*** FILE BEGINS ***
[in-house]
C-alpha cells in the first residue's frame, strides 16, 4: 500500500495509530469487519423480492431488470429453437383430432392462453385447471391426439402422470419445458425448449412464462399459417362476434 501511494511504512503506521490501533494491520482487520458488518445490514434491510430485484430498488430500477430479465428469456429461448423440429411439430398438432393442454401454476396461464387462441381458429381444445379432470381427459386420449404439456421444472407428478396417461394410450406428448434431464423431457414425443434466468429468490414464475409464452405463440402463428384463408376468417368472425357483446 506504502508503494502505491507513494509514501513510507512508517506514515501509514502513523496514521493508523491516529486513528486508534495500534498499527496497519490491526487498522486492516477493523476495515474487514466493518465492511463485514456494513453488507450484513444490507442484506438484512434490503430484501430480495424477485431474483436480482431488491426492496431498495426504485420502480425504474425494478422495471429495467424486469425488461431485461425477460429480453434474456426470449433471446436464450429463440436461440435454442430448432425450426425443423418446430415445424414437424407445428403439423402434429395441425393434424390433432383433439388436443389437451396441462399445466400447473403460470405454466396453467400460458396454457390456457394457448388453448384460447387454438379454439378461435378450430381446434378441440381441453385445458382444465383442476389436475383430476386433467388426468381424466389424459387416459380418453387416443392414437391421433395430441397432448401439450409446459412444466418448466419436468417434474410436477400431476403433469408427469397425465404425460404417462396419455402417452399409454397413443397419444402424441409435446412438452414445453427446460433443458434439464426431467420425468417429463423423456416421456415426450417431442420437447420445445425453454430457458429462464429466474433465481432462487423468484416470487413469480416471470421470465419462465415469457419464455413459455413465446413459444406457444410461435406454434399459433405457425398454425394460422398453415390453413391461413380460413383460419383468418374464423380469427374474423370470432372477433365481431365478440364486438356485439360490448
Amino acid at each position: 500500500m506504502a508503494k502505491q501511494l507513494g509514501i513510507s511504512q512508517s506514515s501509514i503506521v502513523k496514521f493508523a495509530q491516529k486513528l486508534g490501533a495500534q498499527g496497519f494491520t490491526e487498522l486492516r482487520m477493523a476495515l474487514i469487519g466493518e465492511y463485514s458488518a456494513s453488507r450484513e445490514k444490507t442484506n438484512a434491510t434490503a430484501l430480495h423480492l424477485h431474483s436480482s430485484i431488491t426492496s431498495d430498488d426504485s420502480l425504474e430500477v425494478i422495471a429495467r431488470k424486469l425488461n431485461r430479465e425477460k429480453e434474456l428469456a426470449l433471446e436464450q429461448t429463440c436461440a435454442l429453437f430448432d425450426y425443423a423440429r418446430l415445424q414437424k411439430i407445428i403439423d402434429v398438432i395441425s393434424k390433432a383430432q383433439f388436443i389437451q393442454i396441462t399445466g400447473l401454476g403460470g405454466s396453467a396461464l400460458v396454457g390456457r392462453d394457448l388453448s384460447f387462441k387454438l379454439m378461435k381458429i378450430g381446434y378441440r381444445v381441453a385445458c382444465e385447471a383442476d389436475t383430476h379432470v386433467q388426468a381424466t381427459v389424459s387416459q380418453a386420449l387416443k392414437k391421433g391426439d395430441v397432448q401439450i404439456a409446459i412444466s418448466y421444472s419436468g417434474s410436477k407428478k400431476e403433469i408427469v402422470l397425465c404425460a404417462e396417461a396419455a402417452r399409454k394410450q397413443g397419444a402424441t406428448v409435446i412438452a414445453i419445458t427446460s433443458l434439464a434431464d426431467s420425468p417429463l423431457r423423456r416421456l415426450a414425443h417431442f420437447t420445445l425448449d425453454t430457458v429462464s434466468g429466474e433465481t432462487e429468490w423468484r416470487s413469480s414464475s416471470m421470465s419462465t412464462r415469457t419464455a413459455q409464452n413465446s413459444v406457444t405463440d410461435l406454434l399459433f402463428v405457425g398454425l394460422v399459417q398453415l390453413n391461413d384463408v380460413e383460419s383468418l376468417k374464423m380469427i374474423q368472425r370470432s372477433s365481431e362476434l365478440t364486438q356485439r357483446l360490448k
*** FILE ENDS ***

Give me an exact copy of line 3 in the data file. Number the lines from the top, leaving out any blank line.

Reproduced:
Amino acid at each position: 500500500m506504502a508503494k502505491q501511494l507513494g509514501i513510507s511504512q512508517s506514515s501509514i503506521v502513523k496514521f493508523a495509530q491516529k486513528l486508534g490501533a495500534q498499527g496497519f494491520t490491526e487498522l486492516r482487520m477493523a476495515l474487514i469487519g466493518e465492511y463485514s458488518a456494513s453488507r450484513e445490514k444490507t442484506n438484512a434491510t434490503a430484501l430480495h423480492l424477485h431474483s436480482s430485484i431488491t426492496s431498495d430498488d426504485s420502480l425504474e430500477v425494478i422495471a429495467r431488470k424486469l425488461n431485461r430479465e425477460k429480453e434474456l428469456a426470449l433471446e436464450q429461448t429463440c436461440a435454442l429453437f430448432d425450426y425443423a423440429r418446430l415445424q414437424k411439430i407445428i403439423d402434429v398438432i395441425s393434424k390433432a383430432q383433439f388436443i389437451q393442454i396441462t399445466g400447473l401454476g403460470g405454466s396453467a396461464l400460458v396454457g390456457r392462453d394457448l388453448s384460447f387462441k387454438l379454439m378461435k381458429i378450430g381446434y378441440r381444445v381441453a385445458c382444465e385447471a383442476d389436475t383430476h379432470v386433467q388426468a381424466t381427459v389424459s387416459q380418453a386420449l387416443k392414437k391421433g391426439d395430441v397432448q401439450i404439456a409446459i412444466s418448466y421444472s419436468g417434474s410436477k407428478k400431476e403433469i408427469v402422470l397425465c404425460a404417462e396417461a396419455a402417452r399409454k394410450q397413443g397419444a402424441t406428448v409435446i412438452a414445453i419445458t427446460s433443458l434439464a434431464d426431467s420425468p417429463l423431457r423423456r416421456l415426450a414425443h417431442f420437447t420445445l425448449d425453454t430457458v429462464s434466468g429466474e433465481t432462487e429468490w423468484r416470487s413469480s414464475s416471470m421470465s419462465t412464462r415469457t419464455a413459455q409464452n413465446s413459444v406457444t405463440d410461435l406454434l399459433f402463428v405457425g398454425l394460422v399459417q398453415l390453413n391461413d384463408v380460413e383460419s383468418l376468417k374464423m380469427i374474423q368472425r370470432s372477433s365481431e362476434l365478440t364486438q356485439r357483446l360490448k